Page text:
int). Otherwise, it's best to give yourself flexibility.
However, types that merely wrap existing C types are not helpful:
typedef unsigned char UChar; // Bad usage
typedefbased on the function of the type, not its concrete representation. To help you with this, the header file
PrimitiveTypes.hcontains useful definitions of primitive types. Two ANSI C header files,
limits.h, contain definitions as well, here are two:
The type returned by the built-in C
||A type that can represent the difference between any two pointers.|
You might have noticed that these names don't conform to Taligent conventions. In the interest of clarity and portability, it is better to use the names as defined by ISO/ANSI C. However, a useful non-ISO/ANSI C type is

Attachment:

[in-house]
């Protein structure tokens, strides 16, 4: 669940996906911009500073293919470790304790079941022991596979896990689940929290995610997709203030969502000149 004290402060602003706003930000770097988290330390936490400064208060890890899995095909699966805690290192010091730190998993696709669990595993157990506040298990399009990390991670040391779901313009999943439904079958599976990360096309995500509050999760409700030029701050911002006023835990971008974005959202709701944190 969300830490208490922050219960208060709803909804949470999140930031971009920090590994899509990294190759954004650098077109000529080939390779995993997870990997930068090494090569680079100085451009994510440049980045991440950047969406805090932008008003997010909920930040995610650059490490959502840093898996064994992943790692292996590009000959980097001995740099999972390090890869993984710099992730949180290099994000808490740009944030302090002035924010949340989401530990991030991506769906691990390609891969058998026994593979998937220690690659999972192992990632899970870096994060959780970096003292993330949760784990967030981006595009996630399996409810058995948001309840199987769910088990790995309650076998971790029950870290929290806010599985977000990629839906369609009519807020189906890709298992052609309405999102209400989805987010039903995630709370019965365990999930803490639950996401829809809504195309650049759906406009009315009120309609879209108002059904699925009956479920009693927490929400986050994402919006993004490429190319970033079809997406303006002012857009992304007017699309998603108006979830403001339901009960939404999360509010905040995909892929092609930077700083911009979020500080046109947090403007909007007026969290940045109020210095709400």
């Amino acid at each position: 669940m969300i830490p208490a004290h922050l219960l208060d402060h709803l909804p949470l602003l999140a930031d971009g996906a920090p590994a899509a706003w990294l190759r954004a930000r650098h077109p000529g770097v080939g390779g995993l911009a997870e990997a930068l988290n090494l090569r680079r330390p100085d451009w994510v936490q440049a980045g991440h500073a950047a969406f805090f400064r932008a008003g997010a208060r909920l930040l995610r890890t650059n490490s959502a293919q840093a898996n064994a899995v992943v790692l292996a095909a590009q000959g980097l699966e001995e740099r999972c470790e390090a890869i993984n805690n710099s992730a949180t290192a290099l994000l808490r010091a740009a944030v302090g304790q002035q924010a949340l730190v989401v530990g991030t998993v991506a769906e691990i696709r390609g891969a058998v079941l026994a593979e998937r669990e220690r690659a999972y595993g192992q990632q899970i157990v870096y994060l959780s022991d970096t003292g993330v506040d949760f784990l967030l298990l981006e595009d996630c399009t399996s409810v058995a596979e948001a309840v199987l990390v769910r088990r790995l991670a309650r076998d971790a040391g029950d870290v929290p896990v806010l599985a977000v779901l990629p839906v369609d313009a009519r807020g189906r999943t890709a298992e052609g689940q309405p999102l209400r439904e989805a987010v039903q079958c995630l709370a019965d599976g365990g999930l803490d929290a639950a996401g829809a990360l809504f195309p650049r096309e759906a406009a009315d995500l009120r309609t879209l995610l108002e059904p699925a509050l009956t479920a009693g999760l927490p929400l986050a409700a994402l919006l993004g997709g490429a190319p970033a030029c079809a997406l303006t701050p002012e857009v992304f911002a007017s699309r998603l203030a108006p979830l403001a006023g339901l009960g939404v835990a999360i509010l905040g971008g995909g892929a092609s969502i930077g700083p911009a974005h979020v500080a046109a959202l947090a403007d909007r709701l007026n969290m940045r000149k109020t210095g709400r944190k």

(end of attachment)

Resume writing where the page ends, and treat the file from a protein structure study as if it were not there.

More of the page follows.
void*, which is for pointers to raw storage.
If a data type is unsigned, declare it
unsigned; this helps avoid nasty bugs down the road.
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